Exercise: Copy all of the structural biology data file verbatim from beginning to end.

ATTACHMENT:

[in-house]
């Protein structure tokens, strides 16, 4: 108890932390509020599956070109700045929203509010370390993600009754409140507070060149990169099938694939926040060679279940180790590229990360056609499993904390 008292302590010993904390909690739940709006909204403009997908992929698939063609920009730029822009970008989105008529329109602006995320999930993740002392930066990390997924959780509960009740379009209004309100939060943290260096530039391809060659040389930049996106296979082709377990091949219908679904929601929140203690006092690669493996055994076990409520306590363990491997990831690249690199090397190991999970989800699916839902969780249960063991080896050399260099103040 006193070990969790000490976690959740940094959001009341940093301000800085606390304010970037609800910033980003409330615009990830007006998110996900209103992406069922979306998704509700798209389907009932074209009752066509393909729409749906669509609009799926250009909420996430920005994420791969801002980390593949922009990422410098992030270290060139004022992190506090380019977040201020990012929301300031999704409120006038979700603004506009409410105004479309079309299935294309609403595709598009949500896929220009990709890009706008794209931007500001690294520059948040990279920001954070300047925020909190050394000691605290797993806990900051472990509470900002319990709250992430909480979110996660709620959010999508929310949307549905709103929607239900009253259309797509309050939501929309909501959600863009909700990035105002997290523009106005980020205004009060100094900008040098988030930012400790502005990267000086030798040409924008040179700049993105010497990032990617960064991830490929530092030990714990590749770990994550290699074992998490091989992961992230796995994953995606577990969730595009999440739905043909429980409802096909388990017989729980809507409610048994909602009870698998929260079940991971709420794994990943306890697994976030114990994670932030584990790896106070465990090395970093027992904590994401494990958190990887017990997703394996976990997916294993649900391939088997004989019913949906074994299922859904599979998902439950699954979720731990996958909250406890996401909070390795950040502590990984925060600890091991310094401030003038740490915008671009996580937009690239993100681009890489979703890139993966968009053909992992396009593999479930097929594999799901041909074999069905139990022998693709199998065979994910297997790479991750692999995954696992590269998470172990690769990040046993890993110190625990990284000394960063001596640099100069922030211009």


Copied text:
[in-house]
């Protein structure tokens, strides 16, 4: 108890932390509020599956070109700045929203509010370390993600009754409140507070060149990169099938694939926040060679279940180790590229990360056609499993904390 008292302590010993904390909690739940709006909204403009997908992929698939063609920009730029822009970008989105008529329109602006995320999930993740002392930066990390997924959780509960009740379009209004309100939060943290260096530039391809060659040389930049996106296979082709377990091949219908679904929601929140203690006092690669493996055994076990409520306590363990491997990831690249690199090397190991999970989800699916839902969780249960063991080896050399260099103040 006193070990969790000490976690959740940094959001009341940093301000800085606390304010970037609800910033980003409330615009990830007006998110996900209103992406069922979306998704509700798209389907009932074209009752066509393909729409749906669509609009799926250009909420996430920005994420791969801002980390593949922009990422410098992030270290060139004022992190506090380019977040201020990012929301300031999704409120006038979700603004506009409410105004479309079309299935294309609403595709598009949500896929220009990709890009706008794209931007500001690294520059948040990279920001954070300047925020909190050394000691605290797993806990900051472990509470900002319990709250992430909480979110996660709620959010999508929310949307549905709103929607239900009253259309797509309050939501929309909501959600863009909700990035105002997290523009106005980020205004009060100094900008040098988030930012400790502005990267000086030798040409924008040179700049993105010497990032990617960064991830490929530092030990714990590749770990994550290699074992998490091989992961992230796995994953995606577990969730595009999440739905043909429980409802096909388990017989729980809507409610048994909602009870698998929260079940991971709420794994990943306890697994976030114990994670932030584990790896106070465990090395970093027992904590994401494990958190990887017990997703394996976990997916294993649900391939088997004989019913949906074994299922859904599979998902439950699954979720731990996958909250406890996401909070390795950040502590990984925060600890091991310094401030003038740490915008671009996580937009690239993100681009890489979703890139993966968009053909992992396009593999479930097929594999799901041909074999069905139990022998693709199998065979994910297997790479991750692999995954696992590269998470172990690769990040046993890993110190625990990284000394960063001596640099100069922030211009």